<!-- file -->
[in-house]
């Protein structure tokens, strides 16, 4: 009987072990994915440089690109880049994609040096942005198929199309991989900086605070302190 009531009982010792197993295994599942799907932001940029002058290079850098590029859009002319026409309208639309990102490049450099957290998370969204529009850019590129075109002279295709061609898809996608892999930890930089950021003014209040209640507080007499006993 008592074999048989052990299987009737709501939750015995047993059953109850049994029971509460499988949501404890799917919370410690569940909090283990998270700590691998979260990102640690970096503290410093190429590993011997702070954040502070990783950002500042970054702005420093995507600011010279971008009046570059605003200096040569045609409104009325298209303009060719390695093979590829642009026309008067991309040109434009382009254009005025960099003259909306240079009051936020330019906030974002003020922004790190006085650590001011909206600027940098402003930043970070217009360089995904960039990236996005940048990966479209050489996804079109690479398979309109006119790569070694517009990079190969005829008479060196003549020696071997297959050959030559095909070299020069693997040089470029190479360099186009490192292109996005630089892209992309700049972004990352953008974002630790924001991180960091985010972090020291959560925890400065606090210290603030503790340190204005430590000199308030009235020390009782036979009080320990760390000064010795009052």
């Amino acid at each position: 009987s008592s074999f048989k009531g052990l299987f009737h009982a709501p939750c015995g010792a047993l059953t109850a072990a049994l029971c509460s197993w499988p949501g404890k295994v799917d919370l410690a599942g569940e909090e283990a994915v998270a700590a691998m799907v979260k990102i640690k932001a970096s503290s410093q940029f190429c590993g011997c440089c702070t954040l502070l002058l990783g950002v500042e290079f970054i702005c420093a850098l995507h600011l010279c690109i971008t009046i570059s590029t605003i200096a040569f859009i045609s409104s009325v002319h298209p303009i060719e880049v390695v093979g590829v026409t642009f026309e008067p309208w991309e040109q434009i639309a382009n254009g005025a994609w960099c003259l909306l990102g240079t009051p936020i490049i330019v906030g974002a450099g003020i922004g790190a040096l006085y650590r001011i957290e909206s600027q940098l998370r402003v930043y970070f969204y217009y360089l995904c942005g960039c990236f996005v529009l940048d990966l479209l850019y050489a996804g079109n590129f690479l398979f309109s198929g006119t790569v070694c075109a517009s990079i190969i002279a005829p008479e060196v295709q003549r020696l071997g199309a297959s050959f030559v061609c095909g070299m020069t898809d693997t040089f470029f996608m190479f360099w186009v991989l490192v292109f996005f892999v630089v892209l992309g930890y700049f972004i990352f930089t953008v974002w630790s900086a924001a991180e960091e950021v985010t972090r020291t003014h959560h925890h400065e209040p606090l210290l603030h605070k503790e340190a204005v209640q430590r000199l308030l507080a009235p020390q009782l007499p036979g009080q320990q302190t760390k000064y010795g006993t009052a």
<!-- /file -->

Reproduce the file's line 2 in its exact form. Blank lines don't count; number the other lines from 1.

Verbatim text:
């Protein structure tokens, strides 16, 4: 009987072990994915440089690109880049994609040096942005198929199309991989900086605070302190 009531009982010792197993295994599942799907932001940029002058290079850098590029859009002319026409309208639309990102490049450099957290998370969204529009850019590129075109002279295709061609898809996608892999930890930089950021003014209040209640507080007499006993 008592074999048989052990299987009737709501939750015995047993059953109850049994029971509460499988949501404890799917919370410690569940909090283990998270700590691998979260990102640690970096503290410093190429590993011997702070954040502070990783950002500042970054702005420093995507600011010279971008009046570059605003200096040569045609409104009325298209303009060719390695093979590829642009026309008067991309040109434009382009254009005025960099003259909306240079009051936020330019906030974002003020922004790190006085650590001011909206600027940098402003930043970070217009360089995904960039990236996005940048990966479209050489996804079109690479398979309109006119790569070694517009990079190969005829008479060196003549020696071997297959050959030559095909070299020069693997040089470029190479360099186009490192292109996005630089892209992309700049972004990352953008974002630790924001991180960091985010972090020291959560925890400065606090210290603030503790340190204005430590000199308030009235020390009782036979009080320990760390000064010795009052």